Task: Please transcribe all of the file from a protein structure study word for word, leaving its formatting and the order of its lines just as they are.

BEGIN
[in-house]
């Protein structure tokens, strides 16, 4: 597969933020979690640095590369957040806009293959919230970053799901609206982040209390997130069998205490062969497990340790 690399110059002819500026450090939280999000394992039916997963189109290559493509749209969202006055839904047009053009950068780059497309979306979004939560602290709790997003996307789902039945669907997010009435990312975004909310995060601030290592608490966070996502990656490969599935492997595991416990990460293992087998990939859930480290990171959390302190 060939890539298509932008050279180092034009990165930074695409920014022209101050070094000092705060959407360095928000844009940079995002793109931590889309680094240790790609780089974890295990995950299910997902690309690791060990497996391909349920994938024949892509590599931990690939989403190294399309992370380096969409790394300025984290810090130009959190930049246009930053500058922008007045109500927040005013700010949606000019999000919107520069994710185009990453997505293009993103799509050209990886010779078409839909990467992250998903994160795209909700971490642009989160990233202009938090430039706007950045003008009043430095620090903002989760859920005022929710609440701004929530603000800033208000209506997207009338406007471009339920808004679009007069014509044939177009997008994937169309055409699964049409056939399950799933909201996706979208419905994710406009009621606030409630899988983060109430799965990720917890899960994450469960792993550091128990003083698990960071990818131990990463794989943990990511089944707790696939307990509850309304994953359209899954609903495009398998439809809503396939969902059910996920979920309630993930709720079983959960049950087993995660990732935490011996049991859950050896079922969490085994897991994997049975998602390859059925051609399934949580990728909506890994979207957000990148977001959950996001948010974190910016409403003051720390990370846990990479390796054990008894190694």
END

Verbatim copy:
[in-house]
């Protein structure tokens, strides 16, 4: 597969933020979690640095590369957040806009293959919230970053799901609206982040209390997130069998205490062969497990340790 690399110059002819500026450090939280999000394992039916997963189109290559493509749209969202006055839904047009053009950068780059497309979306979004939560602290709790997003996307789902039945669907997010009435990312975004909310995060601030290592608490966070996502990656490969599935492997595991416990990460293992087998990939859930480290990171959390302190 060939890539298509932008050279180092034009990165930074695409920014022209101050070094000092705060959407360095928000844009940079995002793109931590889309680094240790790609780089974890295990995950299910997902690309690791060990497996391909349920994938024949892509590599931990690939989403190294399309992370380096969409790394300025984290810090130009959190930049246009930053500058922008007045109500927040005013700010949606000019999000919107520069994710185009990453997505293009993103799509050209990886010779078409839909990467992250998903994160795209909700971490642009989160990233202009938090430039706007950045003008009043430095620090903002989760859920005022929710609440701004929530603000800033208000209506997207009338406007471009339920808004679009007069014509044939177009997008994937169309055409699964049409056939399950799933909201996706979208419905994710406009009621606030409630899988983060109430799965990720917890899960994450469960792993550091128990003083698990960071990818131990990463794989943990990511089944707790696939307990509850309304994953359209899954609903495009398998439809809503396939969902059910996920979920309630993930709720079983959960049950087993995660990732935490011996049991859950050896079922969490085994897991994997049975998602390859059925051609399934949580990728909506890994979207957000990148977001959950996001948010974190910016409403003051720390990370846990990479390796054990008894190694």